Dolgans

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A Dolgan man

Dolgans (Russian: долганы; self-designation: долган, тыа-кихи, саха) are a Turkic people, who mostly inhabit Krasnoyarsk Krai, Russia. The 2002 Census counted 7,261 Dolgans. This number includes 5,517 in former Taymyr Autonomous Okrug. There are 26 Dolgans in Ukraine, four of whom speak Dolgan (2001 Ukrainian Census).

Dolgans speak the Dolgan language.[1] Some believe that it is a dialect of Yakut language. Dolgan identity emerged in the 19th – early 20th century, when some of the Evenks, Yakuts, Enets, and the so-called Tundra peasants migrated to the region away from the Lena River and Olenyok River. Originally, the Dolgans were nomadic reindeer breeders and hunters. They were eventually forced to settle and form kolkhozes during the Soviet times, engaging in reindeer breeding, hunting, fishing, dairy farming as well as market gardening. In 1983, one author said, "Dolgans enjoy full Soviet citizenship. They are found in all occupations, though the majority are peasants and collective farm workers. Their standard of housing is comparable to that of other national groups in the Soviet Union."[2]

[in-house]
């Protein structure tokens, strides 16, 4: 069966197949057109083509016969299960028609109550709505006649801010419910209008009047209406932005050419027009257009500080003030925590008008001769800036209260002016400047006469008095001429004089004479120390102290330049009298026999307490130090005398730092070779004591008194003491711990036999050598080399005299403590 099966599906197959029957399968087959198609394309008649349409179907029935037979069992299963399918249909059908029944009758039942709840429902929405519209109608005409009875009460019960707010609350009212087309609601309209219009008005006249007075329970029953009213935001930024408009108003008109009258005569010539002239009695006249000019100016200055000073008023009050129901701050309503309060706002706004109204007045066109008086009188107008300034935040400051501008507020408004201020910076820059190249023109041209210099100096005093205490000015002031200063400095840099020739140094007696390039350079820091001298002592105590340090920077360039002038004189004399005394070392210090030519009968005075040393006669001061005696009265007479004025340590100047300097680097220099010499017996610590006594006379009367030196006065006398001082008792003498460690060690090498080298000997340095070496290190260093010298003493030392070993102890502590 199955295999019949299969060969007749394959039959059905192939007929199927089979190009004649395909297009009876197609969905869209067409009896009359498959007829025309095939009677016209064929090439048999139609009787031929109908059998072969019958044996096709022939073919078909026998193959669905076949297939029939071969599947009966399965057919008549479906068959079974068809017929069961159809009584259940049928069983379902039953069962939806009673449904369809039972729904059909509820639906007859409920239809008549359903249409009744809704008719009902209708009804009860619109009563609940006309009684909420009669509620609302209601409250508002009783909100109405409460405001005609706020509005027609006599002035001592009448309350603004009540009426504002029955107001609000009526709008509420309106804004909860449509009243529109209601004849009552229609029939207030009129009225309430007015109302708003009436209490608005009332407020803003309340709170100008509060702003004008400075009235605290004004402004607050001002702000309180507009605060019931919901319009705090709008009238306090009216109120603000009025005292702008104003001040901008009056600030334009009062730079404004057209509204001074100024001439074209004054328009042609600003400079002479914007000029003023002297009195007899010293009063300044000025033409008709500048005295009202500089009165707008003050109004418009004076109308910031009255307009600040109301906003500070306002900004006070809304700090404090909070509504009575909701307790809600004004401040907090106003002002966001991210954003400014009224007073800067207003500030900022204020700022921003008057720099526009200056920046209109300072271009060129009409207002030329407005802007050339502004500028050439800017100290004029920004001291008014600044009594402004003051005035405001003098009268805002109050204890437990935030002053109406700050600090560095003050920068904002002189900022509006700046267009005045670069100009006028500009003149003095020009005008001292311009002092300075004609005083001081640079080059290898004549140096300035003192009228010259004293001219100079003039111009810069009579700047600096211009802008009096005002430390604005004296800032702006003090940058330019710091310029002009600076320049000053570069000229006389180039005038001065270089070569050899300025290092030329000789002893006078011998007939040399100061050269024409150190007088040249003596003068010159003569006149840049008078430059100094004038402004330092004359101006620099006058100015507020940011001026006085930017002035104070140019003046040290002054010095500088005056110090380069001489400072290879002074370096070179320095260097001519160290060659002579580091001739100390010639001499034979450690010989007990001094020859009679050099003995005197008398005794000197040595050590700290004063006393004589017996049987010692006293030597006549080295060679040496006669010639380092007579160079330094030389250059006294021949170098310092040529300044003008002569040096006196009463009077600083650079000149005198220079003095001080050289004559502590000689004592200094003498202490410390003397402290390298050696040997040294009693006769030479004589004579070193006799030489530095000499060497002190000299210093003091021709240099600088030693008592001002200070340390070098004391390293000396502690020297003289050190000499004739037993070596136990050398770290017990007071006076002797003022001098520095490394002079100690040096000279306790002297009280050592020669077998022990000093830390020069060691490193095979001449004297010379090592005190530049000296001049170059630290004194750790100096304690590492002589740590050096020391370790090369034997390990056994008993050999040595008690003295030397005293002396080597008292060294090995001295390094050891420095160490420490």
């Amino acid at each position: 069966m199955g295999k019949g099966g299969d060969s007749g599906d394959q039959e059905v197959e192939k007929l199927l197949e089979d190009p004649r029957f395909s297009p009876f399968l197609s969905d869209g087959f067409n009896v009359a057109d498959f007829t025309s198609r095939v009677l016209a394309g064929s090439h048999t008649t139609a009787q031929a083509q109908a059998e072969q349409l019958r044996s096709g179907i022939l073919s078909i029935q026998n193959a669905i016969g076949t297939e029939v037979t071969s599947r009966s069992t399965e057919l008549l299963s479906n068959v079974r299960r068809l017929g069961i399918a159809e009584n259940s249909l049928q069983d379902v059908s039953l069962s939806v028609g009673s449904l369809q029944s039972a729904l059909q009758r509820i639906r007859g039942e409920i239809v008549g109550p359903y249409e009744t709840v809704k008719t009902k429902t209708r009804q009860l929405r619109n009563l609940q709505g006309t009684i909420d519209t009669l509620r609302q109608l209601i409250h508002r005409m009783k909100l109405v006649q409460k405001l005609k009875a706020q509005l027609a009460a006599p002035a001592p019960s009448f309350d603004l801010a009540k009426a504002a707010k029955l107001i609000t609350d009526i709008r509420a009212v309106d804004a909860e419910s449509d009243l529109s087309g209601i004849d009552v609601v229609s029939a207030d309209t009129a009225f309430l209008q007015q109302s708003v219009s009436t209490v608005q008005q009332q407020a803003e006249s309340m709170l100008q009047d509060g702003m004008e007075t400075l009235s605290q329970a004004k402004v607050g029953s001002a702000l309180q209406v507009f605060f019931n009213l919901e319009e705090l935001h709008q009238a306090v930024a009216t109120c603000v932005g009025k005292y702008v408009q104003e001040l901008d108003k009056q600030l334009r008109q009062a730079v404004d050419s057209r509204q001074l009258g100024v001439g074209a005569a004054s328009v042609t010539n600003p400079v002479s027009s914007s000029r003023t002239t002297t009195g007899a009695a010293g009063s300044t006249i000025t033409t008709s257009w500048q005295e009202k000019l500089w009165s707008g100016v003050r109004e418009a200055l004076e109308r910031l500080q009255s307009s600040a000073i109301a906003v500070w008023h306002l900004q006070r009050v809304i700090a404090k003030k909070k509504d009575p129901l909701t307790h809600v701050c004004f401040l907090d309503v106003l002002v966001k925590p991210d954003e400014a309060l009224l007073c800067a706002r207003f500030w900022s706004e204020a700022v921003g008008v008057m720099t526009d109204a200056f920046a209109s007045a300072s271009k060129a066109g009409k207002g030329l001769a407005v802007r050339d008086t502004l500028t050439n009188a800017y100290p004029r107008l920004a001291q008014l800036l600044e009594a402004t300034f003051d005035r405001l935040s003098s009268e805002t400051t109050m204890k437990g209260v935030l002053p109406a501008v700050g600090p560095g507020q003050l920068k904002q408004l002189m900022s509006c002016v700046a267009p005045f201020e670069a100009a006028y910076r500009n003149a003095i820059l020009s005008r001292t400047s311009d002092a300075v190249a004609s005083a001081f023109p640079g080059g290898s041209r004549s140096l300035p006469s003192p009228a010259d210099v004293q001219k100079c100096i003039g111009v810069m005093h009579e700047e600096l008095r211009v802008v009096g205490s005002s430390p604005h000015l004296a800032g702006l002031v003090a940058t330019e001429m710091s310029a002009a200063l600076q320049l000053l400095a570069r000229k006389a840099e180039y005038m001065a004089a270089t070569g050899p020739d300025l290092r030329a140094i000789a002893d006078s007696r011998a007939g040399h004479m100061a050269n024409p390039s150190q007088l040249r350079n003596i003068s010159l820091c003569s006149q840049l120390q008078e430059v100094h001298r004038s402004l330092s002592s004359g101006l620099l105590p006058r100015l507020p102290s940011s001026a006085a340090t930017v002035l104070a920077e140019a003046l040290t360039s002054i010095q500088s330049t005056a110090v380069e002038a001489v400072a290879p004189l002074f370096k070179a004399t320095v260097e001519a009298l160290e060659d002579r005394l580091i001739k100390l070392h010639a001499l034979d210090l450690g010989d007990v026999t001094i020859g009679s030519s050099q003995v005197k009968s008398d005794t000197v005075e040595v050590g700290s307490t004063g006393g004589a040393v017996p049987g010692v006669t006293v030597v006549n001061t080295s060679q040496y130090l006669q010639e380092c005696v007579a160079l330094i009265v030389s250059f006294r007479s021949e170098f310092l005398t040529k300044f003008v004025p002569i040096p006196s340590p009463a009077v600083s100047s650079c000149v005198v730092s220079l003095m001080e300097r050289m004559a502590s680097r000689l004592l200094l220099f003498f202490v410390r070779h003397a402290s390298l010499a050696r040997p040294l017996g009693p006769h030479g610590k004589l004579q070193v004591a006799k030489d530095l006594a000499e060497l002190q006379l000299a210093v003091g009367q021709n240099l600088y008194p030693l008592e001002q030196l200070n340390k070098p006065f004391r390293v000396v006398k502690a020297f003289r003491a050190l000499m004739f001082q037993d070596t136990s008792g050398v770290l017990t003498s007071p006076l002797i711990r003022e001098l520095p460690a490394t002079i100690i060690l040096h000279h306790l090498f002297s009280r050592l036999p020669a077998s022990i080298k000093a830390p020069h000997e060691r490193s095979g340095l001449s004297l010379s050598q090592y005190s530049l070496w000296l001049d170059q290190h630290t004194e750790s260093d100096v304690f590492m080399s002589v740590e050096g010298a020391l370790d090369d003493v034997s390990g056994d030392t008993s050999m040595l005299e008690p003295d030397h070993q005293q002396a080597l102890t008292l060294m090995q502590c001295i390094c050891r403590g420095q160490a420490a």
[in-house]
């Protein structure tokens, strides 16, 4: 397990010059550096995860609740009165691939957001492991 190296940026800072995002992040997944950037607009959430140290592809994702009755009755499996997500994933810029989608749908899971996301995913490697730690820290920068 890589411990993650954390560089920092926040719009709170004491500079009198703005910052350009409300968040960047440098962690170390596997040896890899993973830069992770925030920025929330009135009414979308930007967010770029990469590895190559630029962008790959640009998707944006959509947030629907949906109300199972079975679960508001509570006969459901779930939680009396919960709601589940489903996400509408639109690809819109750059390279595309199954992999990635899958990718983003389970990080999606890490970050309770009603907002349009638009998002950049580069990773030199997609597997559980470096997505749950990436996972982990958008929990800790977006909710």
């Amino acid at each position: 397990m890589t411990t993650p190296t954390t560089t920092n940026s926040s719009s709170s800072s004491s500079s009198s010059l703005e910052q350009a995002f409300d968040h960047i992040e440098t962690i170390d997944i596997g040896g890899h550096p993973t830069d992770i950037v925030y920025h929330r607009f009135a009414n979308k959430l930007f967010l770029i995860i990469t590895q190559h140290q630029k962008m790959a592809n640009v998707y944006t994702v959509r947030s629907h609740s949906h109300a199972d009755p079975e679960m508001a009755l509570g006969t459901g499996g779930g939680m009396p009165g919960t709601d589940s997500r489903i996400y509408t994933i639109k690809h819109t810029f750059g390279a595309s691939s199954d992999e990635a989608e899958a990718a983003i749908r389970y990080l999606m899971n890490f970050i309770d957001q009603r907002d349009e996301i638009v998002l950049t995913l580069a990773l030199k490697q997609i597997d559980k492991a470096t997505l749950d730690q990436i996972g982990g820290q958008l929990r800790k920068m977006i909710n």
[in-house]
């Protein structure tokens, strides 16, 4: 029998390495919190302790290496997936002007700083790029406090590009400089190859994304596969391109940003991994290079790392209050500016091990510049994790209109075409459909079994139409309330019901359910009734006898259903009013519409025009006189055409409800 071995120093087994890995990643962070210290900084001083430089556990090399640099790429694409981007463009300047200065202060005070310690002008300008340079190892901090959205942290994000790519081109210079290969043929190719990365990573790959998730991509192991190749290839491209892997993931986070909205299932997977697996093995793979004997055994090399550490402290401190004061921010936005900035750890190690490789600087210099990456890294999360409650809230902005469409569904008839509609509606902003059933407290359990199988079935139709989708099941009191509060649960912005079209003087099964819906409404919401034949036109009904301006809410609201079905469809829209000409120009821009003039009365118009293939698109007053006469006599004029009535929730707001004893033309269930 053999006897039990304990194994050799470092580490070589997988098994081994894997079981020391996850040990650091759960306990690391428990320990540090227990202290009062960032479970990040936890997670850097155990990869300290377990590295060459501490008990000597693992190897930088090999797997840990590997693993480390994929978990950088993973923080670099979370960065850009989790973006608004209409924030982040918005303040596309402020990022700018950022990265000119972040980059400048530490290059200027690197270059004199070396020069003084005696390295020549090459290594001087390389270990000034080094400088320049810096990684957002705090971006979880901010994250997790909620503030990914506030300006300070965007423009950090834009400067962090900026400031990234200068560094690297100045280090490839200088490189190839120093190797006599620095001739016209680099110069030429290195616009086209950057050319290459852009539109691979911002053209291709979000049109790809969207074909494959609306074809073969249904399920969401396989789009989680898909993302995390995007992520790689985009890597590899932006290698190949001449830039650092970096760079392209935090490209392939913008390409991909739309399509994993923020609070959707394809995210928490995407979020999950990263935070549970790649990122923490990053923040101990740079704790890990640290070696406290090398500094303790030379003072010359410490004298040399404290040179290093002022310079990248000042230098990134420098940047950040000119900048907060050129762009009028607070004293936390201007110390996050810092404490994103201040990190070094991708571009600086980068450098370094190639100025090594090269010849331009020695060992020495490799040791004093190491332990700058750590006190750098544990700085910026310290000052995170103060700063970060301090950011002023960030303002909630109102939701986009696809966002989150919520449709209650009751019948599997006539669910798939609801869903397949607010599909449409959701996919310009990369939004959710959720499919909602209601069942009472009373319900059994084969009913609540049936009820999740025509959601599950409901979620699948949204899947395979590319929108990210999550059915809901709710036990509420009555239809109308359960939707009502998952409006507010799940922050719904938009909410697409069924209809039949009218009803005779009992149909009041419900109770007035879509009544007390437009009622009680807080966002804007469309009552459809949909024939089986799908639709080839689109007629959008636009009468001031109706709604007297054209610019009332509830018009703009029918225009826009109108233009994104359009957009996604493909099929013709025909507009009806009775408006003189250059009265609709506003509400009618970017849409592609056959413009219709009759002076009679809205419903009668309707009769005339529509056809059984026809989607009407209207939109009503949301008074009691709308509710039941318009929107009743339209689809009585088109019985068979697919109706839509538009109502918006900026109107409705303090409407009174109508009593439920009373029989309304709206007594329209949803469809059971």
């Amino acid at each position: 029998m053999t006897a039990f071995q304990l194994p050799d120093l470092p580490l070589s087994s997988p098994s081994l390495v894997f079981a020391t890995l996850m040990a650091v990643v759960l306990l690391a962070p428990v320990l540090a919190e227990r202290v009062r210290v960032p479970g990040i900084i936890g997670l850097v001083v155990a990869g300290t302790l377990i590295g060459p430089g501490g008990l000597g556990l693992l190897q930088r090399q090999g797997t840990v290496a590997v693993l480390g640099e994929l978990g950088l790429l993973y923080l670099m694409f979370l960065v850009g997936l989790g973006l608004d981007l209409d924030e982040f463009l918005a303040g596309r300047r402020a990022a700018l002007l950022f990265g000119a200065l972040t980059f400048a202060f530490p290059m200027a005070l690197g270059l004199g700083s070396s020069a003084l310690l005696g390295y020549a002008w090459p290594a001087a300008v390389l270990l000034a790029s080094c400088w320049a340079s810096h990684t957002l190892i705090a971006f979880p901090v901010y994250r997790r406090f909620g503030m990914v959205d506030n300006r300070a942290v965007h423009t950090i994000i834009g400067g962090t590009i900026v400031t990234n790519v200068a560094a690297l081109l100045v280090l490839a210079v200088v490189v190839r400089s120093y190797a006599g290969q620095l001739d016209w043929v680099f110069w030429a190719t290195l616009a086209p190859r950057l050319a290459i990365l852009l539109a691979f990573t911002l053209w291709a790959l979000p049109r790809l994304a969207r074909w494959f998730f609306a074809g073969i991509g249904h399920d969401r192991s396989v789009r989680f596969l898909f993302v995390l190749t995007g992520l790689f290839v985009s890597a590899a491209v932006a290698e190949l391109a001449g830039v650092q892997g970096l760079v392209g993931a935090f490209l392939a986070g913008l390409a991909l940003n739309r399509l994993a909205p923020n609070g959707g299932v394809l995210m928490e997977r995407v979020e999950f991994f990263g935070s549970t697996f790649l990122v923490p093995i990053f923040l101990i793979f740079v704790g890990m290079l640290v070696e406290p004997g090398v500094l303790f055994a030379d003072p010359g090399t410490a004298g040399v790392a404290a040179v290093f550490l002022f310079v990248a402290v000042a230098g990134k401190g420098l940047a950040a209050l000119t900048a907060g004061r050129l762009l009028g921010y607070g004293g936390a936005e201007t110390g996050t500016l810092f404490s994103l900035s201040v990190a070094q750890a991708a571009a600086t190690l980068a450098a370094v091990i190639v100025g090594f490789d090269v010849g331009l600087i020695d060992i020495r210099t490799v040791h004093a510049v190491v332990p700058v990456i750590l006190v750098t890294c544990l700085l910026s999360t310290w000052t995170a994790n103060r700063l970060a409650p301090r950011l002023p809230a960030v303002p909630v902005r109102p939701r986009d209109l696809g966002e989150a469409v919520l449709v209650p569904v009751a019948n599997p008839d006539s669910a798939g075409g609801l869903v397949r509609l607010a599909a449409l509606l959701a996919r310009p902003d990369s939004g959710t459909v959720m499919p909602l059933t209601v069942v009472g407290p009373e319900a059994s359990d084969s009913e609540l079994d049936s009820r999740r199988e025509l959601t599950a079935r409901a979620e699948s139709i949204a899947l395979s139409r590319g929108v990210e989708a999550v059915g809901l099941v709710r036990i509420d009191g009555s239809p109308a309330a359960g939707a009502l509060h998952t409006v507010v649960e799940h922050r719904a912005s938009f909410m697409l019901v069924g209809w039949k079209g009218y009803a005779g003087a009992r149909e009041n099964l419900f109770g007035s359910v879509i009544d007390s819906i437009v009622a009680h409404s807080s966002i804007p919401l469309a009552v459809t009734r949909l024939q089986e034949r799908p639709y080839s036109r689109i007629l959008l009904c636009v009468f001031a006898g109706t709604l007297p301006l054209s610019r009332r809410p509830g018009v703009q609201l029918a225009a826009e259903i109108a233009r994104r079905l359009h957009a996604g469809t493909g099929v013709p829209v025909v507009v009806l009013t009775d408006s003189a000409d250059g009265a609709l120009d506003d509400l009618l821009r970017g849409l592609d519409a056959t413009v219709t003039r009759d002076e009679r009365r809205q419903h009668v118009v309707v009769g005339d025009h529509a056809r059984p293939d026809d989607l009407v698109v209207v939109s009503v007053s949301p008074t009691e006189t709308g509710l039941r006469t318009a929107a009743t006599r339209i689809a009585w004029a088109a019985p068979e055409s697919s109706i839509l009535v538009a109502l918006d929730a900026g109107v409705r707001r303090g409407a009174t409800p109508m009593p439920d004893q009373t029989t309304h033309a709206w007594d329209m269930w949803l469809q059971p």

Most Dolgans are Orthodox Christians, belonging to the Russian Orthodox Church; old shamanistic beliefs, however, survive among them.

Notable Dolgans[edit]

See also[edit]

References[edit]

  1. ^ Hickey, Raymond (14 May 2012). The Handbook of Language Contact. John Wiley & Sons. p. 728. ISBN 978-1-4443-1816-6. Retrieved 26 August 2012. 
  2. ^ Akiner, Shirin (1983). Islamic Peoples of the Soviet Union: (with an Appendix on the Non-Muslim Turkic Peoples of the Soviet Union). Kegan Paul International. p. 422. ISBN 978-0-7103-0025-6. Retrieved 26 August 2012.